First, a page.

17 April 2013
"For me turn two is the best though and after you enter into the chicane, which is very similar to Silverstone" - Valentino Rossi.
By Neil Morrison
This weekend marks MotoGP's race debut at the new Circuit of the Americas in Austin, Texas.
For most, including the Moto2 and Moto3 classes, it will be a step into the unknown. However a handful of MotoGP riders took part in a private test at the circuit in March.
This is what they, and notable others, had to say about the 20-turn anti-clockwise layout, which features a 'signature' uphill climb to turn one, plus sections resembling Silverstone, Hockenheim, Suzuka and Istanbul Park to name but a few...
“It's a very beautiful track which is very complete with every kind of corner. In the beginning it was difficult to understand the lines but I have improved 22 seconds from the first lap today, that means it's a hard track to learn and a difficult track to go to the maximum on. I think it helps more than some other places to have this extra time. I think three or four practices before the race will not be enough to understand it so some of the riders who didn't come here will have a little disadvantage.” - Jorge Lorenzo.
“I really like the track, my first impression is that it is beautiful. There are three hairpins that are very tight; this is better for Formula 1 overtaking, but for us they are a bit slow. In general the track is good. There is some downhill and uphill and first braking zone is very good. The uphill at turn one helps to stop the bike, which is beautiful. For me turn two is the best though and after you enter into the chicane, which is very similar to Silverstone. The straight is very long, which is maybe good for overtaking.” - Valentino Rossi.
“It is a new circuit - and a very different one at that. Quite radical. This makes it important to put in plenty of laps, to get your reference points established: braking markers, gear changes, finding out whether you are best off in second or third gear - things like that” – Dani Pedrosa.
“It is a fun circuit, because there's not a single bump on the track. There was no grip at the start and we were sliding around a lot, but gradually the lines were cleaned up and we could tackle it better. In the first part of the track, where the flowing chicanes are all linked up, it is a very tricky section. It is a physically demanding part of the circuit where you have to use a lot of strength to change direction quickly. It is definitely a key point of the track. There are three right-handers later on, all linked together, making it hard to find the ideal line.” - Marc Marquez, who set the fastest time on all three days of testing.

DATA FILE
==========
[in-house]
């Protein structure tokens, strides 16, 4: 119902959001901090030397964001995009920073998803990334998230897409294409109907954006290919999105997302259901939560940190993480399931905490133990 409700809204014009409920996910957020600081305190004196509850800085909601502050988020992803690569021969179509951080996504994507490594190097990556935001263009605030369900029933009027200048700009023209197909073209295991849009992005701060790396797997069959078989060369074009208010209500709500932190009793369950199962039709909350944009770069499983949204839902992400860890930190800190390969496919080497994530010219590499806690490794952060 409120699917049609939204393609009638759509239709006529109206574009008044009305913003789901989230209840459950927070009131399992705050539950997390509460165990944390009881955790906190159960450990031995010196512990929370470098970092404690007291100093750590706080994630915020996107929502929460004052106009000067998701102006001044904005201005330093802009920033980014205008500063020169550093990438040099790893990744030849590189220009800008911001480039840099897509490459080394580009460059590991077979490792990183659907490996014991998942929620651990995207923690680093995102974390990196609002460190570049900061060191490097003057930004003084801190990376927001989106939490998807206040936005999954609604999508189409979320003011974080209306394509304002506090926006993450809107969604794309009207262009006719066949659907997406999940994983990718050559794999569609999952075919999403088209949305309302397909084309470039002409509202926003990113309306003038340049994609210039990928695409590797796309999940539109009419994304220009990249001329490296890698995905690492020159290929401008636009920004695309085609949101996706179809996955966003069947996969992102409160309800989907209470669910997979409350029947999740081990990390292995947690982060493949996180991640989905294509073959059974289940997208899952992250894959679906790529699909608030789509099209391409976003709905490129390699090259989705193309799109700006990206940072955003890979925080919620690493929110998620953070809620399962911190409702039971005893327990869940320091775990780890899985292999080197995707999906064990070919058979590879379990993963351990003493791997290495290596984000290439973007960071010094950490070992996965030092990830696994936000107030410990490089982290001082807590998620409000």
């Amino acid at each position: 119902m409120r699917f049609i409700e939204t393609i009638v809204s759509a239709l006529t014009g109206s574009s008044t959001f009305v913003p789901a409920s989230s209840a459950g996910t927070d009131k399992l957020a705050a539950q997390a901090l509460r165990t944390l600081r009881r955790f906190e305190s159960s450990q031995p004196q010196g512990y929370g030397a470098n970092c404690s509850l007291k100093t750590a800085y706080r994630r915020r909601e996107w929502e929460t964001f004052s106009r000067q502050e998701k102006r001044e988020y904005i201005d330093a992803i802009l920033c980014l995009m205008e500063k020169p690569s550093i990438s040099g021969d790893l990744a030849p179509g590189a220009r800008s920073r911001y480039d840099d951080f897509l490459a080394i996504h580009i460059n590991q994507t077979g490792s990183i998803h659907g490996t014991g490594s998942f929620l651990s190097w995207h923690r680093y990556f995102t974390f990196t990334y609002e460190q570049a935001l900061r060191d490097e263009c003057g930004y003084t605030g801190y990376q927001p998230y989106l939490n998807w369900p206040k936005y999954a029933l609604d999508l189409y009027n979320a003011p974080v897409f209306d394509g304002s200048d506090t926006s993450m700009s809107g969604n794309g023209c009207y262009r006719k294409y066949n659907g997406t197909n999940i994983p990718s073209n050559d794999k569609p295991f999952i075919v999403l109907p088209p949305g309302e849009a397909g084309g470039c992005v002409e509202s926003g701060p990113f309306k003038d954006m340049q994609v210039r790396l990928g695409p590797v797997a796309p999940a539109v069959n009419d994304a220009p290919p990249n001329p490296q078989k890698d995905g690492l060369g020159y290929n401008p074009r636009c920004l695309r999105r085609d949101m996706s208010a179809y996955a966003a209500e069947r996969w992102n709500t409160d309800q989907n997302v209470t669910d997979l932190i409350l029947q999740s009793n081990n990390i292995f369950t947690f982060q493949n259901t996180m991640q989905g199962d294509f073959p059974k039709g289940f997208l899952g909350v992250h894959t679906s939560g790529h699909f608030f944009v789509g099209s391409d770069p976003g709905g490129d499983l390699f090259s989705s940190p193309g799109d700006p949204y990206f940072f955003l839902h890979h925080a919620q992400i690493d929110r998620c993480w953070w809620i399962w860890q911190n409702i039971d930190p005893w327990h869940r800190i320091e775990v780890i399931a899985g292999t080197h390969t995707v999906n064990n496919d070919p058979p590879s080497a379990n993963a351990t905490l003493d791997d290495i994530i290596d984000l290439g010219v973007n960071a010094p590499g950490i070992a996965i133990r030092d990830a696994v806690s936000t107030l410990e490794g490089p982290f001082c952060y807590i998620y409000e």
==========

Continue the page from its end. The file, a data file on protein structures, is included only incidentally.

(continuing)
“It's a very nice circuit with an interesting layout and everything is well organized. You can see it's a bit more for car races - especially in the first part - so it took me some time to find the ideal line but after some laps I started to enjoy it. Overall it was a quite good first run out for us and I was positively impressed by this new circuit which is very technical.” - Stephan Bradl, the only non-factory team rider on the full-time grid to attend the test.
“It's not just a straight line and then a simple 90-degree corner, then another straight line and another simple corner. We put sections of track that really lock themselves together, so you have to be really good and technically correct. There are also some fairly high-speed corners, high-speed exits and of course a long back straightaway with real hard braking at the end.” - 1993 world champion Kevin Schwantz describing the layout to Crash.net back in April 2011.
“It's very demanding, especially the first sector which is very fast. The track is very smooth and not at all porous: it reminds me a lot of Portimao in Portugal, so if it was to rain, it could be like driving on glass.” - Fernando Alonso gave his verdict after the Formula 1 cars finished their first day of practice in last November's four-wheel GP debut.
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